Official campaigning got under way Thursday for the Upper House election later this month in a key test of Prime Minister Shinzo Abe's leadership over the past seven months.
Abe has set the goal of wresting control of the chamber from the opposition parties in the July 21 election and solidifying the Liberal Democratic Party's power base so he can achieve his key policy objectives, including firing all three of his economic policy "arrows" and rewriting the pacifist Constitution.
The opposition camp is struggling to erode Abe's relatively high support rate, which he has enjoyed since the LDP trounced the Democratic Party of Japan in the December general election and returned to power.
Half of the 242 seats in the Upper House are up for grabs every three years under a combination of districts and proportional representation. About 430 candidates are expected to vie for the 121 seats at stake.
Wrong and inappropriate names had temporarily appeared on Google Maps for the Imperial Palace, Tokyo's Metropolitan Police Department and many other places in Japan, it was learned Monday. (Jiji Press)
Looking chipper, Paul McCartney arrived at Kansai International Airport here in a chartered plane on the morning of April 20 for the first time since the ex-Beatle canceled his entire Japan tour in May 2014 because of illness. (Asahi)
A British couple who tied the knot at a Kyoto shrine have become the first to receive a memorial marriage certificate from the city, under a newly created program to attract more foreign visitors. (Asahi)
A teacher who buried five newborn kittens, four of which were still alive, on school grounds in Funabashi, Chiba Prefecture, has been charged with violating the law on welfare and management of animals. (Japan Today)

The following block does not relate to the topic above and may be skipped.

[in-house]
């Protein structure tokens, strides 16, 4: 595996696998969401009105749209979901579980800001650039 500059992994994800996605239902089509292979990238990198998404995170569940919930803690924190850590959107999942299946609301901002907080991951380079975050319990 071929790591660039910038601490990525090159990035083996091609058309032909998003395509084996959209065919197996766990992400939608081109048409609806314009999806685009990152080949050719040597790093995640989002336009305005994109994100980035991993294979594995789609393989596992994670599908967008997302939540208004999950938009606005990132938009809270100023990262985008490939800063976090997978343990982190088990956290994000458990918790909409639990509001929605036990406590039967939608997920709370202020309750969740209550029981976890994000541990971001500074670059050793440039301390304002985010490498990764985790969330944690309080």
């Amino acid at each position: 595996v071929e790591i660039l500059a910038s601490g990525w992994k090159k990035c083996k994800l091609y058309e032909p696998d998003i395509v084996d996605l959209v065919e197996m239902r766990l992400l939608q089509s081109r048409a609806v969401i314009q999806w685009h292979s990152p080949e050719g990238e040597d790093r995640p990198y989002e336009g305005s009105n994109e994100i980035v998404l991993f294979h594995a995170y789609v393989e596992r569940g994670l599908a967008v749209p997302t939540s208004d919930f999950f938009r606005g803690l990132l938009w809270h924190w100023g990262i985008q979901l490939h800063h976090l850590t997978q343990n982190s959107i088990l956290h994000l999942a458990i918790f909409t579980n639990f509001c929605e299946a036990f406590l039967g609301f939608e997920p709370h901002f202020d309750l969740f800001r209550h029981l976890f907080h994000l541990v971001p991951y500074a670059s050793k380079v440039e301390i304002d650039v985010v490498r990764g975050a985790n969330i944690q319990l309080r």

A man broke into an unattended "koban" (police box) at JR Odawara Station in Kanagawa Prefecture on Sunday night and smashed windows before mutilating both his cheeks with a knife, police said Monday. (Japan Today)
Police in Tatebayashi, Gunma Prefecture, are investigating the murder of an 84-year-old woman whose body was found in the Tatara River on April 15. She had a plastic bag over her head and a scarf pulled tightly around her neck when she was found. (Japan Today)
Investigators have found 7.85 million passwords, credit card numbers and other pieces of stolen personal information on an Internet server seized last year from a Tokyo-based firm that provided proxy servers for Chinese users, Tokyo police said Friday. (Japan Times)
Time magazine has named two Japanese among its list of the world's 100 most influential people of 2015: novelist Haruki Murakami and Marie Kondo, an organizing consultant whose book introducing her art of tidying up became a best-seller. (NHK)